The European Union said it was watching events in eastern Ukraine with growing concern. But Kiev is not a member of NATO and Western leaders have made clear they will not fight to defend Ukraine.
The Ukrainian Defence Ministry said in a statement that two Mi-24 attack helicopters had been shot down by shoulder-launched anti-aircraft missiles while on patrol overnight around Slaviansk. Two airmen were killed and others wounded.
The aircraft normally has two crew but can carry more.
Other Ukrainian officials and the separatist leader in Slaviansk said earlier that one airman was taken prisoner.
A third helicopter, an Mi-8 transport aircraft, was also hit and a serviceman wounded, the Defence Ministry said. The SBU security service said this helicopter was carrying medics.
Ukrainian officials said their troops overran rebel checkpoints and Slaviansk was now “tightly encircled”.
Putin’s spokesman heaped blame on the Ukrainian government, which took power two months ago after pro-Western protests forced the Kremlin-backed elected president to flee to Russia.
Noting that Putin had warned before that any “punitive operation” would be a “criminal act”, Dmitry Peskov told Russian news agencies that this was what had now happened at Slaviansk.
Peskov said Putin had sent an envoy, Vladimir Lukin, to southeast Ukraine to negotiate the release of European military observers held by the rebels, and that Lukin had not been heard from since the Ukrainian operation began.
“While Russia is making efforts to de-escalate and settle the conflict, the Kiev regime has turned to firing on civilian towns with military aircraft and has begun a punitive operation, effectively destroying the last hope of survival for the Geneva accord,” he said, referring to a deal on April 17 signed by Russia, Ukraine, the United States and the European Union.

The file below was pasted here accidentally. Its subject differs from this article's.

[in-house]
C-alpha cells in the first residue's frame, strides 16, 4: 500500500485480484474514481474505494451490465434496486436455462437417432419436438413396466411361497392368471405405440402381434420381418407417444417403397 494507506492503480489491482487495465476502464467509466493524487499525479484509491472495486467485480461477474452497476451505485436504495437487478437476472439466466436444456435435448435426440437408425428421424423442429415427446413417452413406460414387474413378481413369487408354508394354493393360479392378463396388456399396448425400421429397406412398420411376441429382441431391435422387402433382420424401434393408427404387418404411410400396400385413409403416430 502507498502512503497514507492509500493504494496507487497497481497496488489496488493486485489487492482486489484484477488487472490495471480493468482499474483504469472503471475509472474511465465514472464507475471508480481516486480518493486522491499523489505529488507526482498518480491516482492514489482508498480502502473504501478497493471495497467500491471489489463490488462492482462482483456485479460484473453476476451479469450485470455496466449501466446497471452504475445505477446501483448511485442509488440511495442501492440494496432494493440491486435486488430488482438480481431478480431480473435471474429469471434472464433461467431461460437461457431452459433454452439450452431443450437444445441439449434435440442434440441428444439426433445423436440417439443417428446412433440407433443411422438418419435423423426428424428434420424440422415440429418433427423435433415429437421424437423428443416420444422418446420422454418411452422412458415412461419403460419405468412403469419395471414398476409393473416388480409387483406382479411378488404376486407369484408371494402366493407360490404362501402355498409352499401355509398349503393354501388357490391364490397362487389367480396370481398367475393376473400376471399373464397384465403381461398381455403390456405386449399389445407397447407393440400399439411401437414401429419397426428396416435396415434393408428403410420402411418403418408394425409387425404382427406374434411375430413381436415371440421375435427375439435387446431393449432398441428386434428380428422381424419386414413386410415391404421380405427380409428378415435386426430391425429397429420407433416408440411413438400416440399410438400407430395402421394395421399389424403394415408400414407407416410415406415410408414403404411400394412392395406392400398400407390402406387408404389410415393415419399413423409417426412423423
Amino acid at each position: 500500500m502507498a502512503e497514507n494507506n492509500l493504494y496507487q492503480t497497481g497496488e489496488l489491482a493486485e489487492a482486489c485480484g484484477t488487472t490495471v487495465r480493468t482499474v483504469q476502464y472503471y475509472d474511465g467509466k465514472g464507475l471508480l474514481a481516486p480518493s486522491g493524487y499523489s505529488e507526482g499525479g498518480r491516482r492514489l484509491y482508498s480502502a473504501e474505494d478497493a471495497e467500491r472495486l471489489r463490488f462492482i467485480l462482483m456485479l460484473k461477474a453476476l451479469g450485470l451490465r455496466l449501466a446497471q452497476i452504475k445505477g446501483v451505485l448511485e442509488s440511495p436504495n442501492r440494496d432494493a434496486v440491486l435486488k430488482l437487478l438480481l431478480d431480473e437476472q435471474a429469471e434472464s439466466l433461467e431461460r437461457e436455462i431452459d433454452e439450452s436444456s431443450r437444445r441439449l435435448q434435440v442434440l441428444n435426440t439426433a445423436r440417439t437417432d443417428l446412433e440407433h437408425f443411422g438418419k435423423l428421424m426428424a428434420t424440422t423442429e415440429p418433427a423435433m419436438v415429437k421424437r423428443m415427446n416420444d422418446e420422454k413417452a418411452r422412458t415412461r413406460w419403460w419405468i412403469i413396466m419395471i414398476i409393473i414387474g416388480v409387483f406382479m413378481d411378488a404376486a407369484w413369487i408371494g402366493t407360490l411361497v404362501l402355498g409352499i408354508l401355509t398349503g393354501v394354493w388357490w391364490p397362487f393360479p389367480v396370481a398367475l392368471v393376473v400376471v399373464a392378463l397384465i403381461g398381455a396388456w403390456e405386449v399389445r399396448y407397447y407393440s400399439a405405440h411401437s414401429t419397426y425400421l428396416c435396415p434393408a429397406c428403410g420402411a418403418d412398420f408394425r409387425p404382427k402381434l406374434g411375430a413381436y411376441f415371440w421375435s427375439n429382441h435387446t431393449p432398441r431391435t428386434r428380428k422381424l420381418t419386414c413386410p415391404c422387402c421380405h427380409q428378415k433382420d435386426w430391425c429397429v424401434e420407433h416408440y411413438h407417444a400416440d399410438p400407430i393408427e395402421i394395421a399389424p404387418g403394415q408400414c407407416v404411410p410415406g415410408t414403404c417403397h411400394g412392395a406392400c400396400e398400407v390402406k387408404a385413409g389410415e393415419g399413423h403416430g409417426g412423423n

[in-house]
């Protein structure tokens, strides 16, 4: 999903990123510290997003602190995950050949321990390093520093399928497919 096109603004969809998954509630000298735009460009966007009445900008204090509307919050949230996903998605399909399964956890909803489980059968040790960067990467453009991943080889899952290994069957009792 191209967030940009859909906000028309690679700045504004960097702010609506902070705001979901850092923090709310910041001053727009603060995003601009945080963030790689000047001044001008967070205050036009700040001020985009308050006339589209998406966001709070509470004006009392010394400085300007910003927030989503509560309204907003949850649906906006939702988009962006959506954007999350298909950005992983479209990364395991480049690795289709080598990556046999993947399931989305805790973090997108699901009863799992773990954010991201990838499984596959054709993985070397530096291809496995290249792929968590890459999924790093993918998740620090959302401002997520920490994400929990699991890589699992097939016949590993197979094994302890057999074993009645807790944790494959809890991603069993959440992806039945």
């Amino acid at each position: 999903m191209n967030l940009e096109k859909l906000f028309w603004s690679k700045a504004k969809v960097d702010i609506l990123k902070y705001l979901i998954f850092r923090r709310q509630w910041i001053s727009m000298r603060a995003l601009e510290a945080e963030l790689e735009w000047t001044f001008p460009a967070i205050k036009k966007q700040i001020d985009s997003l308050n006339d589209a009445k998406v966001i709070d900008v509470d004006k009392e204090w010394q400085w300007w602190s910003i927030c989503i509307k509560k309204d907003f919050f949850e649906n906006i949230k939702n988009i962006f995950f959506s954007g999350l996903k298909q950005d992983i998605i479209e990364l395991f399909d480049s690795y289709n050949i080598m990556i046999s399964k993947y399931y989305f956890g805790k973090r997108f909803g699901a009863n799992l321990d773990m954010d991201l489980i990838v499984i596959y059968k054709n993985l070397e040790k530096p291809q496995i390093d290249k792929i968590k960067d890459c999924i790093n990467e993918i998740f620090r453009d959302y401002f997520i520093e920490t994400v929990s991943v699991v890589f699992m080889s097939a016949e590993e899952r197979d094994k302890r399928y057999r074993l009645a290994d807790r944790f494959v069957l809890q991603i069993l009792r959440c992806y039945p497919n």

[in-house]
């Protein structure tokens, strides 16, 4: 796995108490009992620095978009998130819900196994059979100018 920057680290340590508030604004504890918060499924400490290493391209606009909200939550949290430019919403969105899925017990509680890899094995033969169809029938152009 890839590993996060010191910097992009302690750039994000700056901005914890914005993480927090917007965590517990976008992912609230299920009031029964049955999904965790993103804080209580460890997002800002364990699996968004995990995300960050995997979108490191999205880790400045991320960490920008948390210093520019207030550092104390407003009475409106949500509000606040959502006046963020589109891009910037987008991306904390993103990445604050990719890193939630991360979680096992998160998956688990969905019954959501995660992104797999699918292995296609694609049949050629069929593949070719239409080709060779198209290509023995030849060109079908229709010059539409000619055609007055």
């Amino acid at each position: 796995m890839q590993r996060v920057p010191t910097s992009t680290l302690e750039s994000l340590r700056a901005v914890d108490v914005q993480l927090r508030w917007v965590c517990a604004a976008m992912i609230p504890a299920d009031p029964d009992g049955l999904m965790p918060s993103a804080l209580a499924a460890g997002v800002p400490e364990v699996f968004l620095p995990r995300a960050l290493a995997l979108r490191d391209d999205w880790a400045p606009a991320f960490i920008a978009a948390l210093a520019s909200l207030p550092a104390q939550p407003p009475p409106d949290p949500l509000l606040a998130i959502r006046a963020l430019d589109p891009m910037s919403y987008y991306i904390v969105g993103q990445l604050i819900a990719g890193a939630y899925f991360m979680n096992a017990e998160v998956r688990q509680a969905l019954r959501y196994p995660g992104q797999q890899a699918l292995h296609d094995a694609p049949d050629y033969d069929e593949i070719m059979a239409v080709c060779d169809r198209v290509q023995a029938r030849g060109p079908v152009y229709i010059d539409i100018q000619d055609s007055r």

Under that agreement, separatists were supposed to lay down their arms and vacate the public buildings they have seized in about a dozen towns they have seized across the Russian-speaking east. Since then, however, they have tightened their grip.
Ukraine’s Interior Ministry said it persuaded separatists to leave two buildings in the city of Luhansk on Friday.
The SBU said the deadly use by the separatists of shoulder-launched anti-aircraft missiles was evidence that “trained, highly qualified foreign military specialists” were operating in the area “and not local civilians, as the Russian government says, armed only with guns taken from hunting stores”.
On his Facebook page, Interior Minister Arsen Avakov posted: “The goal of our anti-terrorist operation and, at the same time, our demands to the terrorists are simple:
“Free the hostages, lay down weapons, vacate administrative buildings and get municipal infrastructure back to normal.”
He urged local people to stay indoors and said Ukrainian forces, from the Interior Ministry, National Guard and the armed forces, had orders not to fire on residential buildings.
The rebels said they had the upper hand.
“They wanted to carry out some small-scale tactical operations just to scare the people,” said a militant manning a checkpoint leading to the army-held airfield.
“But so far things have not worked out the way they wanted.”
(Additional reporting by Natalia Zinets and Elizabeth Piper in Kiev; Writing by Alastair Macdonald; Editing by Peter Graff)